Tag Archives: travel

Where are we now?

A lot has happened since the last post. We are now in Darwin and plan on remaining here at least for the next 12 months. Hubby and I both have decent jobs and have moved into our own place. However, inspiration smacked me in the head this morning and told me to finish our story, so here it is.

Thankfully our journey back into civilisation (Cooktown *cough*) we relatively uneventful. The next plan was to head back down to Cairns to collect our roof rack that had snapped off the car in the roll over two week prior. However, as we have skipped Cape Trib on the way up, due to the unseasonal weather, we made the decision to stop there a couple of days on route to Cairns.

View from Cape Tribulation Camping

View from Cape Tribulation Camping

Morning sunlight pouring through the trees at Cape Tribulaiton Camping

Morning sunlight pouring through the trees at Cape Tribulation Camping

Besides the scary, bumpy, windy road into Cape Trib full of speeding cars, we had a lovely 2 full days.

The same owners that owned Punsand Bay at The Tip own Cape Tribulation Camping, which is where we stayed.

So what did we do in Cape Trib? I got up early and took some stunning photos of the sunrising over the water and through the rainforest 🙂

 

 

 

Jungle Surfing

We also went Jungle Surfing through the Rainforest.

And visited a fascinating Exotic Fruit Farm for a tasting, which I loved, and tried some really interesting fruits including:

  • Tahitian Lime
  • Pommelo
  • Yellow Sapote
  • Dragon Fruit
  • Sapodilla
  • Black Sapote
  • Jaboticaba
  • Rollinia
  • Atemoya
  • Guanabana (soursop)

Check out the weird fruits below! But seriously, this was awesome! And for around $25/pp including transport to and from the farm, great value for money!

Black Sapote ripe and green, Pommelo and yellow Sapote

Black Sapote ripe and green, Pommelo and yellow Sapote

I wish we had more time to spend at Cape Trib. The activities we could do were nearly endless. Next time we will horse ride on the beach, explore all of the other beaches and natural springs and relax.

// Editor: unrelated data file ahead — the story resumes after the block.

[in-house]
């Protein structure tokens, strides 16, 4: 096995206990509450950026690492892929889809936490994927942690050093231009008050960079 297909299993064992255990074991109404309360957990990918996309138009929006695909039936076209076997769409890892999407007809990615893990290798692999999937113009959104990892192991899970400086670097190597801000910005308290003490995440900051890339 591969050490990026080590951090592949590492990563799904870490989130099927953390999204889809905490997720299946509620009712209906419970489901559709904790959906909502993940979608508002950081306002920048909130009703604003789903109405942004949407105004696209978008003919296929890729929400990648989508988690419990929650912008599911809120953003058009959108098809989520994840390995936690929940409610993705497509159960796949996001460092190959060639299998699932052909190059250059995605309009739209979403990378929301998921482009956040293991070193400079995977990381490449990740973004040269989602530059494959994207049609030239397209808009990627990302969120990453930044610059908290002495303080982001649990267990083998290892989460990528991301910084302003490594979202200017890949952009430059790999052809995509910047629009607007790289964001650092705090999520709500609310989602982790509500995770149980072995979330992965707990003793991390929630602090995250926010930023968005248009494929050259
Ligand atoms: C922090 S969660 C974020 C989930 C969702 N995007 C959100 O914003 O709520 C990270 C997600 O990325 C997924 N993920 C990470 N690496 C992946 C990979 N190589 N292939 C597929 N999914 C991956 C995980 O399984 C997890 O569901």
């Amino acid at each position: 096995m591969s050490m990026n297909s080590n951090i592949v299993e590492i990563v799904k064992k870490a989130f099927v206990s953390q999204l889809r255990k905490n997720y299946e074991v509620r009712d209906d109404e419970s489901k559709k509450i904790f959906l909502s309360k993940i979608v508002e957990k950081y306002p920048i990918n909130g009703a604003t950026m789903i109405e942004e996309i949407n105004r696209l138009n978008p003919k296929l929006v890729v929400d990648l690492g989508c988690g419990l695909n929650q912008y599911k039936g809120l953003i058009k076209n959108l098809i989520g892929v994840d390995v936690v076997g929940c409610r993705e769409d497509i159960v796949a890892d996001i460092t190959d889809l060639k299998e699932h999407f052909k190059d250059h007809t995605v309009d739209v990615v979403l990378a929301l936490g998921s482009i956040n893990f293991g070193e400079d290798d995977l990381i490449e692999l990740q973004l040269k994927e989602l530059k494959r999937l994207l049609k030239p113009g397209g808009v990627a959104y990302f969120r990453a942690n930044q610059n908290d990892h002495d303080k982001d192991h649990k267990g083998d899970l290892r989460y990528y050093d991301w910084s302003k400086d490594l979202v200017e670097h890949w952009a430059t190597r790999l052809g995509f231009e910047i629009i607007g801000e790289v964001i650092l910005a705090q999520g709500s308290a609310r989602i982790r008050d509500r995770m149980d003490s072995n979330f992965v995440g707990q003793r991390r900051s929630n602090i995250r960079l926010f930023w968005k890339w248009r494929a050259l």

Next stop Cairns to fix our car.

Snorkeling The Great Barrier Reef

Unfortunately as the weather turned bad we decided to skip Atherton Tablelands and drove from Paronella Park straight to Cairns. Apparently they have have a really late wet season up this way we’ve been told by every tour guide, receptionist, tourists e.t.c.  The four days we were in Cairns it rained and rained and rained. For the first three days we sat in the camp kitchen at our Caravan Park and played on the internet.

We really, really wanted to go snorkelling so on the 4th day we went out on the boat, regardless of the weather.

The ride out to the reef was horrible with at least 75% of the boat puking out the back deck, Johny included. Thankfully the outer reef was calm and visibility was pretty good. Here are some of the pics I took with the underwater camera we hired.

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The dive company we went with was Down Under Dive who were just fantastic. They had free sea sick tablets, really friendly and entertaining staff, well organised and monitored dives and snorkeling and great value for money!

Note 1: Cairns Holiday Park is the closest to the CBD; however it’s full of backpackers. Usually this wouldn’t worry me except when they are obnoxious, messy, rude, slamming doors and screaming at 3am. We had to be moved into the powered (and much nicer) section of the caravan park for 2 of the 4 days.

Note: we hired the camera at the caravan park. Quality turned out to be fairly average and I’ve had to enhance these pics. There were more expensive cameras on the boat for hire and the quality of their pics was way better.

Exploring Five Rocks Headland

Looking behind us towards Stockyard Point

Looking behind us towards Stockyard Point

At about midday the tide was going out, so armed with our wet suit boots, drink bottles and a camera we traversed the rocky crop on the north side of Little Five Rocks Beach.